A map of the world that does not include Utopia is not worth even glancing at, for it leaves out the one country at which Humanity is always landing. And when Humanity lands there, it looks out, and, seeing a better country, sets sail. Progress is the realisation of Utopias.Oscar Wilde, The Soul of Man Under Socialism (1895).
When we think long and hard enough about what an ideal world would look like, it is striking to notice how quickly human rights enter the picture. So many of the staples of any plausible utopia are projects that have now been taken up in the name of human rights: The global relief of suffering; the protection and restoration of human dignity; the provision of equal economic and social opportunities to all; the purging of corruption and dishonesty from politics; the achievement of world peace; freedom from crime, fear, alienation, and torture; harmony with the planet, its ecosystems, and species; loving relationships, success, spiritual fulfillment, and even affordable unrestricted internet access for all. All of these admirable goals have somehow become bound up with the idea of human rights as we commonly understand it today.
What is the significance of this imaginative entanglement—that is, the entanglement of human rights, on the one hand, with utopia, on the other? Well, for one, it means that many of our traditional utopian aspirations (e.g. peace, prosperity, and general well-being) have found a natural home in the modern idea of human rights. This has the effect of exerting an outward pressure on such rights to incorporate more and more of what we deem good. For instance, Article 23 of the African Charter on Human and Peoples' Rights affirms a human right to "national and international peace and security."1 That there is a legally posited human right to world peace is good evidence that such rights have become placeholders for almost any worthy cause whatsoever.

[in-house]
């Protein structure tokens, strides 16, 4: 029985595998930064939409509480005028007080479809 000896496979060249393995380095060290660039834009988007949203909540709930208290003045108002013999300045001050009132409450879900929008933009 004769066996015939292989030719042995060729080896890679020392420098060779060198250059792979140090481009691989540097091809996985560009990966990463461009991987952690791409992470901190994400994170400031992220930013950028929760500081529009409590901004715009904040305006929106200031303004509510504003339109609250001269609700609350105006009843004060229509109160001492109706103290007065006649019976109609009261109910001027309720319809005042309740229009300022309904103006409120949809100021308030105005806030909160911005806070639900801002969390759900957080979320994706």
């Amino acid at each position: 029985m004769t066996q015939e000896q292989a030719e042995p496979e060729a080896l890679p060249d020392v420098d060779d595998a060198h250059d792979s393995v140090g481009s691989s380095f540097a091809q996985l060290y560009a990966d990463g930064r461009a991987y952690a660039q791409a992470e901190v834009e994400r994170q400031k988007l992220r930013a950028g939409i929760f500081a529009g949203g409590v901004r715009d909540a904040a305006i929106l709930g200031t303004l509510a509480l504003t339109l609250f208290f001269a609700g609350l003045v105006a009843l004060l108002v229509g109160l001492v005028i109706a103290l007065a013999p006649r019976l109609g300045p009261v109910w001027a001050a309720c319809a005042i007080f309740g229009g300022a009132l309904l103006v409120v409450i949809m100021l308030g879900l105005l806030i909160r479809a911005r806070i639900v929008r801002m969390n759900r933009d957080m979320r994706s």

On the other hand, the inverse is also true. The Enlightenment idea of human rights—and, with it, the far older notion of a right—has found a secure home in our modern utopian imagination. The effect that this has had on our utopian ideals is not entirely clear. At the very least, it seems unlikely that our vision of utopia is in some (parallel) sense pressured to expand as a result of its incorporation of human rights. It is doubtful that human rights bring with them some new concern that was hitherto neglected by our conceptions of utopia. Rather, it seems to me far more likely that our utopian imagination is in fact restricted by its preoccupation with rights (human or otherwise). What I want to do in what follows is to try to clarify the nature of this restriction, and to highlight some of its dangers.
This article is more of a response than a book review. Towards the end of his fascinating new book on the history of human rights, The Last Utopia, Samuel Moyn, a historian at Columbia University, wonders whether human rights will be able to continue carrying the burden of their utopian status through the coming centuries or even decades.2 Moyn is worried about the fate of human rights when [End Page 294] they are conceived as a utopian project. But he never stops to consider the fate of utopia when it is conceived as a rights-based ideal. Nor does he consider how our utopian imagination, too, carries a burden in light of its connection with human rights. It is this missing element of Moyn's analysis that I want to consider in what follows.
One interesting thing to note about the contemporary hold that human rights have on our social and political imagination is how recent a phenomenon this is. The more or less standard story we're told about human rights is that (after a lengthy post-Enlightenment slumber) these rights recaptured the global imagination in the immediate aftermath of the Second World War and, in particular, the Holocaust. Most...